Explaining further the causes of building collapse, ARCON President said non-involvement of professionals in building construction processes is another factor that can be responsible for it, noting that adding more floors to an old building can equally cause building collapse. He said processes such as accidents or external factors such as wind, flood and others can also cause building collapse.
In his contribution, Arc. Ladipo Lewis, former chairman, Nigerian Institute of Architects, NIA, Lagos State chapter, said pattern of building collapse is always in low income people’s areas, pointing out that this is because there is no legislation to guide developments in the areas, and the fact that the residents believe in the traditional ways of doing things.
Mr. Ayo Adejumo, Principal Partner, Ayo Adejumo & Associates, a firm of town planners, said in carrying out urban renewal scheme in Lagos Island, which involves replanning of the sprawling environment in terms of layout, provision of infrastructure and other basic amenities, it is not every structure in the area that must give way for the regeneration scheme.
According to the former Secretary of the Association of Town Planning Consultants of Nigeria, ATOPCON, the weak and uninhabitable buildings are usually demolished when embarking on urban renewal schemes, while properly constructed structures that can withstand the test of time are spared.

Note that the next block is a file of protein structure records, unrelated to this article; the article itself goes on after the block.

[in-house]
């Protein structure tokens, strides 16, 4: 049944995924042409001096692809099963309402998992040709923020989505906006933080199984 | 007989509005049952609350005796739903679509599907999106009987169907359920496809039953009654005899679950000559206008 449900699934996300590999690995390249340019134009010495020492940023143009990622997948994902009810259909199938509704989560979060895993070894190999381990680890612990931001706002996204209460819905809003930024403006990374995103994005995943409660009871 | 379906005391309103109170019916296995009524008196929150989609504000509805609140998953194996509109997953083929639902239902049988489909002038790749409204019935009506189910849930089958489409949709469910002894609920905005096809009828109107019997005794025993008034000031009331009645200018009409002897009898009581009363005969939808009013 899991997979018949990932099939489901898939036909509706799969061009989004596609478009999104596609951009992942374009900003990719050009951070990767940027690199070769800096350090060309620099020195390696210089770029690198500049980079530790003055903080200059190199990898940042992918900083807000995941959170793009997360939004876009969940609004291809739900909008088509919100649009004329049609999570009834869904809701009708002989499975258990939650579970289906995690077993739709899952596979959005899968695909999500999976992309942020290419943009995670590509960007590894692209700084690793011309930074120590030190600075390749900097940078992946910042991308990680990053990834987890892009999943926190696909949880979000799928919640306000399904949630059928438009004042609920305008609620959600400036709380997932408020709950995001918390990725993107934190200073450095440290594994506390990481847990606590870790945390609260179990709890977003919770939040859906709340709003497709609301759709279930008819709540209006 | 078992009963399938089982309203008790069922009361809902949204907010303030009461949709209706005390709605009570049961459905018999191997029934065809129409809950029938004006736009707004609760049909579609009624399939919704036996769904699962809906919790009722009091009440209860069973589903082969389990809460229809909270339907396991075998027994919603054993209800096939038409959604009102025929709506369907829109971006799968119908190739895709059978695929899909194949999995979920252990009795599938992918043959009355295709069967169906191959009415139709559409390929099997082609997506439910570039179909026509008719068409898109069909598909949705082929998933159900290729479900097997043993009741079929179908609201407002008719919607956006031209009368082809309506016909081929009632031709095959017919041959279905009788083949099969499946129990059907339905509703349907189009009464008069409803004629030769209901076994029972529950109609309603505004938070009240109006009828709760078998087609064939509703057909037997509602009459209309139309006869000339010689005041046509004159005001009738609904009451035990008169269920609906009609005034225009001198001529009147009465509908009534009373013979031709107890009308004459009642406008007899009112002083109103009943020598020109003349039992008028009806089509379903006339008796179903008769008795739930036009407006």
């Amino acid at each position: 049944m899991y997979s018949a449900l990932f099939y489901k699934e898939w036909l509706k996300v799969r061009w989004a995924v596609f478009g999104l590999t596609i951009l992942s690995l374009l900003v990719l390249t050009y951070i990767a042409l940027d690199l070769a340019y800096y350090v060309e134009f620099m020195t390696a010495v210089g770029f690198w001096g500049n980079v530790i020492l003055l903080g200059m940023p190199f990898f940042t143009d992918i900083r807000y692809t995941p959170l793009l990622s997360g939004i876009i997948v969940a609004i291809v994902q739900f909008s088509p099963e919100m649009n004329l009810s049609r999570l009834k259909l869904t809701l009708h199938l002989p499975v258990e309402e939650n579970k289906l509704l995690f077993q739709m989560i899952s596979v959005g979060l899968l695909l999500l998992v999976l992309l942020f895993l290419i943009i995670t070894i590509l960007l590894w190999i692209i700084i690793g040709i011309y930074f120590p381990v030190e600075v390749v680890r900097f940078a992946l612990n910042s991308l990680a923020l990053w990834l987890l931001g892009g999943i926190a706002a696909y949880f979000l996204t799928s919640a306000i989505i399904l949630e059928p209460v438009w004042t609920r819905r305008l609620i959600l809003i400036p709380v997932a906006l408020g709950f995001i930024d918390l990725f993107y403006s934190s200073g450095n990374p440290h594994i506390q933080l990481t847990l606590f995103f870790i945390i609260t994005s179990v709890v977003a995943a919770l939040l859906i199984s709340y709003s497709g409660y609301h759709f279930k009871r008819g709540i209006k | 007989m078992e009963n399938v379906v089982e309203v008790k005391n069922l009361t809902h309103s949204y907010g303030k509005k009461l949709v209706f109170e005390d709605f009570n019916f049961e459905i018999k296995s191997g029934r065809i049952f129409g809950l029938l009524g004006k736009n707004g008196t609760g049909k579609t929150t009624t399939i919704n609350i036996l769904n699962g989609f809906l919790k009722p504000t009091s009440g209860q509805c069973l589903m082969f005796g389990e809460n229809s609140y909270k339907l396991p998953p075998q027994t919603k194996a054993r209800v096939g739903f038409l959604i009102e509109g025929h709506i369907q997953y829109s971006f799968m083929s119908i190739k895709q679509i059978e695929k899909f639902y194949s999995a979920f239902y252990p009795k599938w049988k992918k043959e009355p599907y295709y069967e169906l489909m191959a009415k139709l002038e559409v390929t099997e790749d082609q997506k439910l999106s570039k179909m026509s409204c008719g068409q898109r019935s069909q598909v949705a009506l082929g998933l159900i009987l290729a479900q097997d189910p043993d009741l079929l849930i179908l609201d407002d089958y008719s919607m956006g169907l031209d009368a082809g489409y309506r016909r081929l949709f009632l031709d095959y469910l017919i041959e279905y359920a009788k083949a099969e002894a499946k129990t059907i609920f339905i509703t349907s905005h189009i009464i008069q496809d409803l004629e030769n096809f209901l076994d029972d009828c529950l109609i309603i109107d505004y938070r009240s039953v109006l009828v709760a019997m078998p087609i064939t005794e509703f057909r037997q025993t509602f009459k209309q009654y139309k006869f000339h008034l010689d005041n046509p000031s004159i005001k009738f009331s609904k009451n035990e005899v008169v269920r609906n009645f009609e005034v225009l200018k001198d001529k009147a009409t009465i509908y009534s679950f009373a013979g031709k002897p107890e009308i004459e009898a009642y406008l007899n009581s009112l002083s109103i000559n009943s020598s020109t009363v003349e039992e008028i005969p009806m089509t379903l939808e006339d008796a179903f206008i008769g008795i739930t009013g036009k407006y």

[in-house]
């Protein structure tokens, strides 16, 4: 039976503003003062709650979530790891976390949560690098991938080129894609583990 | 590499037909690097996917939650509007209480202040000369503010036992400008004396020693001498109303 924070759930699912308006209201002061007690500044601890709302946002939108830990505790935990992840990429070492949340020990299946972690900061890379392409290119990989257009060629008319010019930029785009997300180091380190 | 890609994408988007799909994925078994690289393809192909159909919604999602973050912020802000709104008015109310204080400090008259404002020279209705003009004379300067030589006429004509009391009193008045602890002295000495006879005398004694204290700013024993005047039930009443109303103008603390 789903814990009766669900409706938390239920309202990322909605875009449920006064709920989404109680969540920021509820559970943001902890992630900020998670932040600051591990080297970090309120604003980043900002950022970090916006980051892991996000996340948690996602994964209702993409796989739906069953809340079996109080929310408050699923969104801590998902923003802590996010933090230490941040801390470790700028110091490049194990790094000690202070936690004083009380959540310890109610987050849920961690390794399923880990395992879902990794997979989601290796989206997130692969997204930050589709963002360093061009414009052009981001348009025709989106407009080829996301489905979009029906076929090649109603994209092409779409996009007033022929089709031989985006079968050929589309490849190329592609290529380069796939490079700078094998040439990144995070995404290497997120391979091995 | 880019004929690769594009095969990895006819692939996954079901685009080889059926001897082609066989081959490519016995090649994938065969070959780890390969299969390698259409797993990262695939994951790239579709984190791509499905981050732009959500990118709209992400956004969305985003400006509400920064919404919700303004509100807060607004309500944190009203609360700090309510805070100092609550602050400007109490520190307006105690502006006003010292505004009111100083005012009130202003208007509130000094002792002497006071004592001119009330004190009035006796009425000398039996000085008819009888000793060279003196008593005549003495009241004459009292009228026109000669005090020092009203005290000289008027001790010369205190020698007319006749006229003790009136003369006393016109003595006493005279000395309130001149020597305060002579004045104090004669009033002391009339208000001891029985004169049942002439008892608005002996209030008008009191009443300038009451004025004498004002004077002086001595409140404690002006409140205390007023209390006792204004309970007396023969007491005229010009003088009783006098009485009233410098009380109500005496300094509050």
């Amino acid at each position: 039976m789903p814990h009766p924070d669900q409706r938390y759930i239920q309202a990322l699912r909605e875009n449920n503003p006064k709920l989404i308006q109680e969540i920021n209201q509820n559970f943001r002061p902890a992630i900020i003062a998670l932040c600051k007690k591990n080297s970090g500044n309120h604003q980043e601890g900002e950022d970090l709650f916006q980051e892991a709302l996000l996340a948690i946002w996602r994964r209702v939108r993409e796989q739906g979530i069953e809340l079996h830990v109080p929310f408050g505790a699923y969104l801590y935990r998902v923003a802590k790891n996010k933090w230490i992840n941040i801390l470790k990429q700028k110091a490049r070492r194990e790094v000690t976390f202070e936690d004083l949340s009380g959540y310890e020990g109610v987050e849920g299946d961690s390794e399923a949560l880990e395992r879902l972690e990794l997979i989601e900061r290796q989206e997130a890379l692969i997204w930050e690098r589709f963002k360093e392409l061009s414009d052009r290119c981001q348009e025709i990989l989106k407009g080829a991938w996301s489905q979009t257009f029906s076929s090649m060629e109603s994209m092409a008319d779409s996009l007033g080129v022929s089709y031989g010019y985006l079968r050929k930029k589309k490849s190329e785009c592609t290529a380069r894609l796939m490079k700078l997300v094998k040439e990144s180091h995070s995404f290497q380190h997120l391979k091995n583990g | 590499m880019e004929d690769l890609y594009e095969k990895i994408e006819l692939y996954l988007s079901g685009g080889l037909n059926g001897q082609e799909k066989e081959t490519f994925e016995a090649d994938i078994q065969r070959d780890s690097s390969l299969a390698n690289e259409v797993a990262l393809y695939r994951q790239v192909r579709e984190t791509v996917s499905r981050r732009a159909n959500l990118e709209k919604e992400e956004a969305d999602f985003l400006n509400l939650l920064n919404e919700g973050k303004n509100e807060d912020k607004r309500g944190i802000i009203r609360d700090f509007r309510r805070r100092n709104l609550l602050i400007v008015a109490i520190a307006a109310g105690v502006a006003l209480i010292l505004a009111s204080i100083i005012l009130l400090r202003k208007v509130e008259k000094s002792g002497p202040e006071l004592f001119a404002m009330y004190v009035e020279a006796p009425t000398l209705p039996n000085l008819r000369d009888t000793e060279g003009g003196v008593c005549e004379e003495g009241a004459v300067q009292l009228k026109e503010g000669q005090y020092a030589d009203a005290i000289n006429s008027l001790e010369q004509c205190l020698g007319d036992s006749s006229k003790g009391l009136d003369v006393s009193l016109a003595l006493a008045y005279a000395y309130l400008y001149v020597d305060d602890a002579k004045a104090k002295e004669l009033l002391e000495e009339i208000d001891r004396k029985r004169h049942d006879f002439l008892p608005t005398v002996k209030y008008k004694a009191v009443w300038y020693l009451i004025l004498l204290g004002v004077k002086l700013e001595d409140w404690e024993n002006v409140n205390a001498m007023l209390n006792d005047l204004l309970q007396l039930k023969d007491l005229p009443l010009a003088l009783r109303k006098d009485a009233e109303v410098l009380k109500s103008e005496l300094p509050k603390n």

Pointing out that the residents of the area are expected to be evacuated before the commencement of the project, the institutional structures such as churches, mosques, schools, hospitals and others in the place that will not be demolished, are expected to go through environmental impact assessment to determine their integrity and safety.
Adejumo stated that in such urban renewal schemes, governments can spearhead them or they are executed through private public partnership PPP.
Meanwhile, Building Collapse Prevention Guild BCPG, Oyo state chapter, has commiserated with the victims and all those who sustained injuries in the building collapse which occurred in Bode area of Ibadan last week, just as it commended the immediate and prompt response of the
members of the community and their rescue efforts in saving workers trapped in the rubble and noted with relief that no fatalities were recorded.
The Guild further noted with interest the prompt action of stakeholders in the built environment as well as ongoing efforts of an Inter-disciplinary Technical Committee set up to carry out detailed technical investigation on the immediate and remote causes of the unfortunate incident.
“As active members of this committee, the guild will spare no effort in deploying all the technical and professional resources at its disposal to make this assignment a fruitful and successful endeavour.
“BCPG Oyo state chapter calls on the Oyo state government, as a matter of urgency, to drastically overhaul and step up its project monitoring and supervision activities in respect of all building and construction projects in its jurisdiction, as a crucial component of its Physical Planning and Development Control mandate”, Arc. Oye Sobowale, chairman, BCPG Oyo state, noted.